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In this 4th of our 5-part series on common challenges in a restoration business, we focus on consistency in your restoration business operations.  If you missed our 3 previous installments, you can check them out  – Hiring, Lead Generation and Profitability.

The whole of your restoration business is only as healthy as the sum of its individual parts. You might have the greatest restoration company in the world with the most capable employees, the best equipment, and the most well-thought-out processes. But, if each part of your teams and systems are not executing their roles consistently and efficiently, the business will never reach its potential. Given enough time and neglect, a lack of consistency in operations can even cause your business to fail.

As an example, what if your field service teams lacked consistency in performing restoration jobs? Or, what if your salespeople couldn’t secure the jobs at a high level? Obviously, the consequences would be quick and disastrous! Even if every other department were operating at peak performance, the effect of these failings would eventually cascade across the whole business.

The above examples may or may not be relevant to you, but they illustrate the point. More realistically, a well-run restoration company might deal with smaller operational inconsistencies. Little things that matter but aren’t handled in a timely manner (or even in the same way) because there’s no process in place. Watch for these, as they create resistance to your company’s efficiency and profitability.

The takeaway here is that business is a team sport and every part and person in your operation matters to the whole. To help you address and prevent inconsistencies from happening in your business, you can implement the following critical solutions:

Essential Tasks Should Be Systematized in Your Restoration Business

There’s nothing worse than struggling to complete a task that someone else in your company has already figured out the best way to do. That’s why you should create and document systems for completing all repetitive critical tasks.

You can accomplish this by writing down instructions and relevant information necessary to perform these tasks. Be sure to include enough of an explanation that someone unfamiliar with the process could read and successfully complete it. If there are any materials, supplies, or information required to complete an essential task, be sure to make them available or provide instructions to get them.  A good example here is having a truck checkoff system that ensures every time the vehicle leaves the shop, it’s properly outfitted to ensure no return trips (and thus, fewer profits!).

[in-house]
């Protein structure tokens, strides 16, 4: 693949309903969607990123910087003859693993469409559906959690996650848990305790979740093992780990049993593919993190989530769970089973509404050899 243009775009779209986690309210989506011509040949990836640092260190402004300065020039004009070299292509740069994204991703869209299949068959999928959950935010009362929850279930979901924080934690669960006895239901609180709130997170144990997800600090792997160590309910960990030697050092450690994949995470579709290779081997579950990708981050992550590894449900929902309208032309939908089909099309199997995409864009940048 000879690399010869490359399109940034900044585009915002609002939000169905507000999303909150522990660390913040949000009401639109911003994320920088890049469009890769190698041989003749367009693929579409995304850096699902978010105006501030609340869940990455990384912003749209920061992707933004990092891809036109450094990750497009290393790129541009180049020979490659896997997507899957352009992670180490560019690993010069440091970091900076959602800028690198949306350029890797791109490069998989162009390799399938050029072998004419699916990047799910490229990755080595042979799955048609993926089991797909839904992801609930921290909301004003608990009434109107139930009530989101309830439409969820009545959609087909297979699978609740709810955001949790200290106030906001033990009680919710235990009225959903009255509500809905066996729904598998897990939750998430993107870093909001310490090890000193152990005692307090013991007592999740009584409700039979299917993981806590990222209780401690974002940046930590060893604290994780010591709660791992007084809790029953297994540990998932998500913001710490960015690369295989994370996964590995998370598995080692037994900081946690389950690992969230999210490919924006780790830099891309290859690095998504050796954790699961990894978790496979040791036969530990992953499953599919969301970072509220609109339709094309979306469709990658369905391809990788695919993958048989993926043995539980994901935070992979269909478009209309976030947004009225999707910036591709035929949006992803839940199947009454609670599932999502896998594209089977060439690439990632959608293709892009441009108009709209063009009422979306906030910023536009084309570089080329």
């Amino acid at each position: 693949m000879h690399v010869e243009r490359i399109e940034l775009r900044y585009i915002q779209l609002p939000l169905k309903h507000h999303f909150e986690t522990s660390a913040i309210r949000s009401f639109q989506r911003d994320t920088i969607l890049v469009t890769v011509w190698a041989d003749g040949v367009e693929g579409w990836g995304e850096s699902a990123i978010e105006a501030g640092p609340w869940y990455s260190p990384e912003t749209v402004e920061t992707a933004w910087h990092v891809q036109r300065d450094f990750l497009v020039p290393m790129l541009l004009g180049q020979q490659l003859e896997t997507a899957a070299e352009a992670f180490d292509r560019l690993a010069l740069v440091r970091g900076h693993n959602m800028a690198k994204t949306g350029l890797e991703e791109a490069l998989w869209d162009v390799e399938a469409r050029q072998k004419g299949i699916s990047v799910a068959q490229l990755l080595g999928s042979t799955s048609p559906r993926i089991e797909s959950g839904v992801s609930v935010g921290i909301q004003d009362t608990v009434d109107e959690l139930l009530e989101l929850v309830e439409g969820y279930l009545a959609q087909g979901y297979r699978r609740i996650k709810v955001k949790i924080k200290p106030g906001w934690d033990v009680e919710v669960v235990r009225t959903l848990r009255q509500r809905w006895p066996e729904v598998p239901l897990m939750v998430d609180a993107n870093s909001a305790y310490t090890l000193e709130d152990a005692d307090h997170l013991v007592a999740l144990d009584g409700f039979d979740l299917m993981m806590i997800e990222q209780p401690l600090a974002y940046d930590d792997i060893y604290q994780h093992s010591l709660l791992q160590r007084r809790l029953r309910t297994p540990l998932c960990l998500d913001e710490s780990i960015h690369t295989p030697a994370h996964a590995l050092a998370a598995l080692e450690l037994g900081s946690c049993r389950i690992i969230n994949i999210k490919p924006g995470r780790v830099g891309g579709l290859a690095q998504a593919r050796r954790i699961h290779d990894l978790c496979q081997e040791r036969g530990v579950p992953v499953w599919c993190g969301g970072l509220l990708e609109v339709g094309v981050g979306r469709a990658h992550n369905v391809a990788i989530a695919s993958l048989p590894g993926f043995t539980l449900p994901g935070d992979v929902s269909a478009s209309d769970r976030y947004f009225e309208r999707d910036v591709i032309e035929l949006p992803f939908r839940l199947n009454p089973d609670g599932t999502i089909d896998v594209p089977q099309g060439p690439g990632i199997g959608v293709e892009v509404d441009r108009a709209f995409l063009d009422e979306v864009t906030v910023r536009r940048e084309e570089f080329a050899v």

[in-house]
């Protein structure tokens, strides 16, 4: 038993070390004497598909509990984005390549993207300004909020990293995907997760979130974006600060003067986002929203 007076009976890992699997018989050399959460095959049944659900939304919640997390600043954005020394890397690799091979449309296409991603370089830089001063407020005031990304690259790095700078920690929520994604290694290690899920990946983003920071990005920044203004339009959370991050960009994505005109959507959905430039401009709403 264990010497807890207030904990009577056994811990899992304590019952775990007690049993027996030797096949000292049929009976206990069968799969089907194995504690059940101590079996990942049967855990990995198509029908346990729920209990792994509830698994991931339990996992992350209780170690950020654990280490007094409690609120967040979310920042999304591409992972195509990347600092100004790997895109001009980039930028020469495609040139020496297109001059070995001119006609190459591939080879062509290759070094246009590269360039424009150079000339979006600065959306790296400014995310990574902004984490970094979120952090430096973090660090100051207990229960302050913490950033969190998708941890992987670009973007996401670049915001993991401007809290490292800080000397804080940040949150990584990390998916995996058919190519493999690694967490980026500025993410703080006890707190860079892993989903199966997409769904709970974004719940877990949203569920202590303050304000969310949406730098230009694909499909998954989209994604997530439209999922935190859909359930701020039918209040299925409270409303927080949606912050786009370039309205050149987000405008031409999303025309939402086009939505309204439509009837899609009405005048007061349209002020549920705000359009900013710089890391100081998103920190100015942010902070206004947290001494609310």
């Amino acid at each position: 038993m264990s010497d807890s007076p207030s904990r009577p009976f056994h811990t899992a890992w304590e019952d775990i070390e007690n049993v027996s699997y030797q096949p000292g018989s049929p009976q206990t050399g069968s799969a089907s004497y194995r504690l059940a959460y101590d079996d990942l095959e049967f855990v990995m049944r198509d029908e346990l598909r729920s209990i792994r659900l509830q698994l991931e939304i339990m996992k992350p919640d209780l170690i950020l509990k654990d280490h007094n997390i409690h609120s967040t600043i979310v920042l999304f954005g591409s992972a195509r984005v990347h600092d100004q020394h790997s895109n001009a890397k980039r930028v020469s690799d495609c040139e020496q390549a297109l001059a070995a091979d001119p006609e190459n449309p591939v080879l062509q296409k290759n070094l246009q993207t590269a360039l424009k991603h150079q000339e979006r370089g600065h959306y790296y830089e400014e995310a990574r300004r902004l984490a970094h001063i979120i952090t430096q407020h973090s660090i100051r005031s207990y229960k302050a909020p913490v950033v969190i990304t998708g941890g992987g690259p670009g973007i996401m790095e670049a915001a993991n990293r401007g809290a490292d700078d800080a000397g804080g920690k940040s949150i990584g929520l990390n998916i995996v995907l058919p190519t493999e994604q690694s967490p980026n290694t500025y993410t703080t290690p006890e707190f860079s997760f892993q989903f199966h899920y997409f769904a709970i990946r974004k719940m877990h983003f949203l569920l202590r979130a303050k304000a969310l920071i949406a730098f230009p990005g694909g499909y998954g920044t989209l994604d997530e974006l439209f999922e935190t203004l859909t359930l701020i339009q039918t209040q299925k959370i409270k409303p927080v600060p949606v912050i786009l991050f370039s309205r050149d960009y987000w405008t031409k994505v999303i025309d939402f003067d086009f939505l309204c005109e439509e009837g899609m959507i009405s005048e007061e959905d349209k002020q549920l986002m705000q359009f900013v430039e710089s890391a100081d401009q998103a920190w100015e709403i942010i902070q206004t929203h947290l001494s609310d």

Checklists for the Win in Your Restoration Business

Want to really boost your systems game? Increase system effectiveness tenfold by creating checklists that provide simple clarity of the task to be completed. A good checklist will indicate what to do, when to do it, and how to get it done.

There’s no need for an unfamiliar person to reinvent the wheel every time a routine task needs to be done. By creating systems for critical tasks, documenting the process, and generating user-friendly checklists, your team will never be at a loss what to do next. Your employees will thrive and succeed as they gain clarity, purpose, and understanding of how to succeed in their respective roles. As a result, operational consistency will increase, job satisfaction will go up, and profitability will rise.  A good example here is having a job workflow checklist that ensures every critical task of a job is completed.

Organize Your Plans and Projects in Your Restoration Business

Independent restoration companies run smoother when owners and managers make organization a top priority. As the captain of your crew, it’s your responsibility to ‘steer the ship’ by making decisions that will create operational success. This includes the work of both long and short-term planning.

For the long-term well-being of the business, study your market, customers, and competition. This information will help you to make strategic decisions for continued viability and future growth. In the short term, spend your time focused on your projects and your people. Daily, weekly, and monthly organizing efforts will include project management tasks such as work prioritization, work breakdown and milestone planning, job scheduling, workload balancing, business development, relationship building, and much more.

Know Your People in Your Restoration Business

Without question, your people are your greatest asset. That’s why the best restoration business owners and managers are focused on their people. They understand they can improve operational consistency by knowing their people well. Knowing their employee’s unique strengths, weaknesses, skills, experience, and potential can foster an understanding of what management might be able to expect from them. It also provides insight into how and where an employee will most likely succeed in the business.  Having the right people in the right seats on the bus is the most important thing you can do to improve results in your business.

Incremental Growth in Your Restoration Business

Achieving consistency in your restoration business operations doesn’t happen overnight. With decades of experience growing and operating our own successful independent restoration company (Power Dry), and helping hundreds of restorers in our member network for almost two decades, we know what it takes to be a premier restoration services provider in the marketplace. Learn more about how to improve your business systems and processes. Download a free copy of our guide: Making My Restoration Business Work Without Me.

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